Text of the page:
"See me, you mean--see me doing stunts on a high something-or- other in a circus. Watch me turn a somersault."
The lad stood poised on the edge of the ditch, on the other side of which the billboard stood. This gave him the advantage of an elevated position from which to attempt his feat.
"Look out that you don't break your neck," warned Phil. "I'd try it on a haymow, or something like that, first."
"Don't you worry about me. See how easy that fellow in the picture is doing it. Here goes!"
Teddy launched himself into the air, with a very good imitation of a diver making a plunge into the water, hands stretched out before him, legs straight behind him.
He was headed straight for the ditch.
"Turn, Teddy! Turn! You'll strike on your head."
Teddy was as powerless to turn as if he had been paralyzed from head to foot. Down he went, straight as an arrow. There followed a splash as his head struck the water of the ditch, the lad's feet beating a tattoo in the air while his head was stuck fast in the mud at the bottom of the ditch.
"He'll drown," gasped Phil, springing down into the little stream, regardless of the damage liable to be done to his own clothes.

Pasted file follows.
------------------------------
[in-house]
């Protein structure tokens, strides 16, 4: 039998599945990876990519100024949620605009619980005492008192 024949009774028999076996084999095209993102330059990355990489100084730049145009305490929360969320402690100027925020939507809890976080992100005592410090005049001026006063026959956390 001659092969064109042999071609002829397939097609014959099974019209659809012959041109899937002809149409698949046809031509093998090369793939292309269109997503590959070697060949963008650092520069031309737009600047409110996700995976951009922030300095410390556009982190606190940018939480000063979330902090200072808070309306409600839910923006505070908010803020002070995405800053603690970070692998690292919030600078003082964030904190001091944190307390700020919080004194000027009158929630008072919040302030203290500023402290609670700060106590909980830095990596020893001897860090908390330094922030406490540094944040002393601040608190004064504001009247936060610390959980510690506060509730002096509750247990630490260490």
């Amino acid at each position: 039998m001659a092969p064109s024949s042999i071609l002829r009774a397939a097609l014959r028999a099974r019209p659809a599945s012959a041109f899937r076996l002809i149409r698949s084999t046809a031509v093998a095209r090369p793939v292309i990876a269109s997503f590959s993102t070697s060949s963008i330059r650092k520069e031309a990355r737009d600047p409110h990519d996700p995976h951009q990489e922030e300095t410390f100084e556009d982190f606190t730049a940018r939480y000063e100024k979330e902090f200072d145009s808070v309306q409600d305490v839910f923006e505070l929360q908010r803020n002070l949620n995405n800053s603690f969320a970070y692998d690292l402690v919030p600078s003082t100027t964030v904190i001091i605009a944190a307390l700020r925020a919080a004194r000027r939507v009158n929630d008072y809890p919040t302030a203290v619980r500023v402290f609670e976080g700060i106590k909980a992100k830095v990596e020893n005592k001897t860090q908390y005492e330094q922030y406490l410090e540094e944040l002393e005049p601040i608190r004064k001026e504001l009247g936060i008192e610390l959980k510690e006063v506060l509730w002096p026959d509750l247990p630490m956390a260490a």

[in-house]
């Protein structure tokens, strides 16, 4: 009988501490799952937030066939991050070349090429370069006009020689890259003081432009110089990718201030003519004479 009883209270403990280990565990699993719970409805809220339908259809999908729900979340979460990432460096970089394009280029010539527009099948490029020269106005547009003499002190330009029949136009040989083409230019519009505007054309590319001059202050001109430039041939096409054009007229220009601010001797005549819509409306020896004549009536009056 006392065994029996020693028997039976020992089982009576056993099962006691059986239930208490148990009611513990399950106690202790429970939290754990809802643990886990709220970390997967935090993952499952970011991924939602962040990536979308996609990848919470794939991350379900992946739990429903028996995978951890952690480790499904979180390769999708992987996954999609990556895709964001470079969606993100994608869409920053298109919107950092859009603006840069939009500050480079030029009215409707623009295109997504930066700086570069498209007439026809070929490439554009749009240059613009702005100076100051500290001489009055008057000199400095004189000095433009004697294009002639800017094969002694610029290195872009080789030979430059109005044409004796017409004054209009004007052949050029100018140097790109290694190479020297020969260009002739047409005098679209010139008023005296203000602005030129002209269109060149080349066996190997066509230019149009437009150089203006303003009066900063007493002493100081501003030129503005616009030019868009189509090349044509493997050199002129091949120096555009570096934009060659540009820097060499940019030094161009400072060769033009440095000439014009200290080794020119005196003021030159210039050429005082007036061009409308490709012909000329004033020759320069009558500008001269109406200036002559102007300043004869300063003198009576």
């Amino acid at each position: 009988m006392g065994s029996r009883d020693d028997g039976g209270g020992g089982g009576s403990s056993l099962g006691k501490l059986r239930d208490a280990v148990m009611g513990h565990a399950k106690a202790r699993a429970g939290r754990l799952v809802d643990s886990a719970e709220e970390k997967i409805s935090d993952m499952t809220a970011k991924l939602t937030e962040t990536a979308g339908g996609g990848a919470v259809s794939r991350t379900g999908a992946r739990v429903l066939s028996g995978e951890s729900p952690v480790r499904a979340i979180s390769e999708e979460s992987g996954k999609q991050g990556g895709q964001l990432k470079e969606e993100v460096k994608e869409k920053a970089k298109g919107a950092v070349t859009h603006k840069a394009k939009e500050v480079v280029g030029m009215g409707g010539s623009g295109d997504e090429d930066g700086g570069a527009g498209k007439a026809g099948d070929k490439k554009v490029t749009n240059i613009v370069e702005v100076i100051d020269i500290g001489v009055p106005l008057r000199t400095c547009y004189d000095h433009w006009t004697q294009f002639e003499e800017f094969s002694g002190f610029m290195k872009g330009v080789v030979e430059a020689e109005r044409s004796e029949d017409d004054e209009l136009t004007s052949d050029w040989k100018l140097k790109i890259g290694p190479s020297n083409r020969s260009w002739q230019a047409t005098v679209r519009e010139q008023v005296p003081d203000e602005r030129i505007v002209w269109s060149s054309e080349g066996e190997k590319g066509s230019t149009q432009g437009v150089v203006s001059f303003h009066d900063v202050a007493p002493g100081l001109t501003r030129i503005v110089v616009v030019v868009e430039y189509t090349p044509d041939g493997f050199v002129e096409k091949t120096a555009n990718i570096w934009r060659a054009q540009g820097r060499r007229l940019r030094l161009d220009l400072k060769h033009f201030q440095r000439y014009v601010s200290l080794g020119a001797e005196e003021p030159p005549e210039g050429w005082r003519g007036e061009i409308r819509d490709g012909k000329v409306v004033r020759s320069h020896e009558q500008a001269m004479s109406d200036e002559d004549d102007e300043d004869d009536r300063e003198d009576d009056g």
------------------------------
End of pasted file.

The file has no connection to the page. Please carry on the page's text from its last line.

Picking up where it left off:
Throwing both arms about the body of his companion he gave a mighty tug. Teddy stuck obstinately, and Phil was obliged to take a fresh hold before he succeeded in hauling the lad from his perilous position. Teddy was gasping for breath. His face, plastered with mud, was unrecognizable, while his clothes were covered from head to foot.
Phil dumped him on the grass beneath the circus billboard and began wiping the mud from his companion's face, while Teddy quickly sat up, blinking the mud out of his eyes and grumbling unintelligibly.
"You're a fine circus performer, you are," laughed Phil. "Suppose you had been performing on a flying trapeze in a circus, what do you suppose would have happened to you?"